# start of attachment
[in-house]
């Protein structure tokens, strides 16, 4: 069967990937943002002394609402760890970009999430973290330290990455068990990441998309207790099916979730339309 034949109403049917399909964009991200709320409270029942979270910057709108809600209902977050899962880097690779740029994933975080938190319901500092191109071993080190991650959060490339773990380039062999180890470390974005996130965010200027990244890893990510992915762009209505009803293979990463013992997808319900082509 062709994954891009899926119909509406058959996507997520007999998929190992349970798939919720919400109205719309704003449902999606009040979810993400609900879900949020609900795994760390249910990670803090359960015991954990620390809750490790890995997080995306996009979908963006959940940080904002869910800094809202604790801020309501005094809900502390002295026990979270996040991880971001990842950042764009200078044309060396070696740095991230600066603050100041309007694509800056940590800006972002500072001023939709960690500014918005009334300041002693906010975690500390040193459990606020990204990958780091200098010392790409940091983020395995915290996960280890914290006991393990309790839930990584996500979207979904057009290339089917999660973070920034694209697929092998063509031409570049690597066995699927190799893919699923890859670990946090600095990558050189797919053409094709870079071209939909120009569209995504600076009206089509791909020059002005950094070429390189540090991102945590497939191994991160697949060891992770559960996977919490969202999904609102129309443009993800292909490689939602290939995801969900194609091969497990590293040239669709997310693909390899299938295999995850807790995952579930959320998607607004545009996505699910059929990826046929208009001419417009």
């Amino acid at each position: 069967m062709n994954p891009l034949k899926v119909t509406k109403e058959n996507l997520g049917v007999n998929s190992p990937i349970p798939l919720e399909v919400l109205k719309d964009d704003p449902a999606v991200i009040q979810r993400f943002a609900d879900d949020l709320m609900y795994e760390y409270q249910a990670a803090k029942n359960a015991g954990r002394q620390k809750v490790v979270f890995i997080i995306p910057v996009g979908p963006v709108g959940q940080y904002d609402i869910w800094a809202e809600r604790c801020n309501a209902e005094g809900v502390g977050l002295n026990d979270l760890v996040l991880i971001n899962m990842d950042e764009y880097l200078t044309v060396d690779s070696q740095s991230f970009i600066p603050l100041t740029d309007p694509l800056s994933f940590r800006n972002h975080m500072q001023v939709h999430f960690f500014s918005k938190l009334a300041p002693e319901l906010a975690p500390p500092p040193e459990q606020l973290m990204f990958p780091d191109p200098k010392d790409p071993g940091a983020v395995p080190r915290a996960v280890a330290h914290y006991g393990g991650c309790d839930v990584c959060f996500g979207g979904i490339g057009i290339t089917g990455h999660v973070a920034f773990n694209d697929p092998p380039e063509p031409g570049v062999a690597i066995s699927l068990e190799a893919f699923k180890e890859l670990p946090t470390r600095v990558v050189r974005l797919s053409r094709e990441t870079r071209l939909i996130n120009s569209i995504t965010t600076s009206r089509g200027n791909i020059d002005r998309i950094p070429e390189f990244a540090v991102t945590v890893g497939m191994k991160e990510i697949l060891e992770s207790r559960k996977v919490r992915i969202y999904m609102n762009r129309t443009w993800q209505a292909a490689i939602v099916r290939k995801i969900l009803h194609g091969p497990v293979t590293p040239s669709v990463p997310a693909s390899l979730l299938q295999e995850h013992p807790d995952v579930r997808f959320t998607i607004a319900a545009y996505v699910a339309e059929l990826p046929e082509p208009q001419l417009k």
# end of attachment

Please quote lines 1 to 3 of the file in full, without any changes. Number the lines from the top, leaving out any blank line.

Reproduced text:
[in-house]
């Protein structure tokens, strides 16, 4: 069967990937943002002394609402760890970009999430973290330290990455068990990441998309207790099916979730339309 034949109403049917399909964009991200709320409270029942979270910057709108809600209902977050899962880097690779740029994933975080938190319901500092191109071993080190991650959060490339773990380039062999180890470390974005996130965010200027990244890893990510992915762009209505009803293979990463013992997808319900082509 062709994954891009899926119909509406058959996507997520007999998929190992349970798939919720919400109205719309704003449902999606009040979810993400609900879900949020609900795994760390249910990670803090359960015991954990620390809750490790890995997080995306996009979908963006959940940080904002869910800094809202604790801020309501005094809900502390002295026990979270996040991880971001990842950042764009200078044309060396070696740095991230600066603050100041309007694509800056940590800006972002500072001023939709960690500014918005009334300041002693906010975690500390040193459990606020990204990958780091200098010392790409940091983020395995915290996960280890914290006991393990309790839930990584996500979207979904057009290339089917999660973070920034694209697929092998063509031409570049690597066995699927190799893919699923890859670990946090600095990558050189797919053409094709870079071209939909120009569209995504600076009206089509791909020059002005950094070429390189540090991102945590497939191994991160697949060891992770559960996977919490969202999904609102129309443009993800292909490689939602290939995801969900194609091969497990590293040239669709997310693909390899299938295999995850807790995952579930959320998607607004545009996505699910059929990826046929208009001419417009």
């Amino acid at each position: 069967m062709n994954p891009l034949k899926v119909t509406k109403e058959n996507l997520g049917v007999n998929s190992p990937i349970p798939l919720e399909v919400l109205k719309d964009d704003p449902a999606v991200i009040q979810r993400f943002a609900d879900d949020l709320m609900y795994e760390y409270q249910a990670a803090k029942n359960a015991g954990r002394q620390k809750v490790v979270f890995i997080i995306p910057v996009g979908p963006v709108g959940q940080y904002d609402i869910w800094a809202e809600r604790c801020n309501a209902e005094g809900v502390g977050l002295n026990d979270l760890v996040l991880i971001n899962m990842d950042e764009y880097l200078t044309v060396d690779s070696q740095s991230f970009i600066p603050l100041t740029d309007p694509l800056s994933f940590r800006n972002h975080m500072q001023v939709h999430f960690f500014s918005k938190l009334a300041p002693e319901l906010a975690p500390p500092p040193e459990q606020l973290m990204f990958p780091d191109p200098k010392d790409p071993g940091a983020v395995p080190r915290a996960v280890a330290h914290y006991g393990g991650c309790d839930v990584c959060f996500g979207g979904i490339g057009i290339t089917g990455h999660v973070a920034f773990n694209d697929p092998p380039e063509p031409g570049v062999a690597i066995s699927l068990e190799a893919f699923k180890e890859l670990p946090t470390r600095v990558v050189r974005l797919s053409r094709e990441t870079r071209l939909i996130n120009s569209i995504t965010t600076s009206r089509g200027n791909i020059d002005r998309i950094p070429e390189f990244a540090v991102t945590v890893g497939m191994k991160e990510i697949l060891e992770s207790r559960k996977v919490r992915i969202y999904m609102n762009r129309t443009w993800q209505a292909a490689i939602v099916r290939k995801i969900l009803h194609g091969p497990v293979t590293p040239s669709v990463p997310a693909s390899l979730l299938q295999e995850h013992p807790d995952v579930r997808f959320t998607i607004a319900a545009y996505v699910a339309e059929l990826p046929e082509p208009q001419l417009k």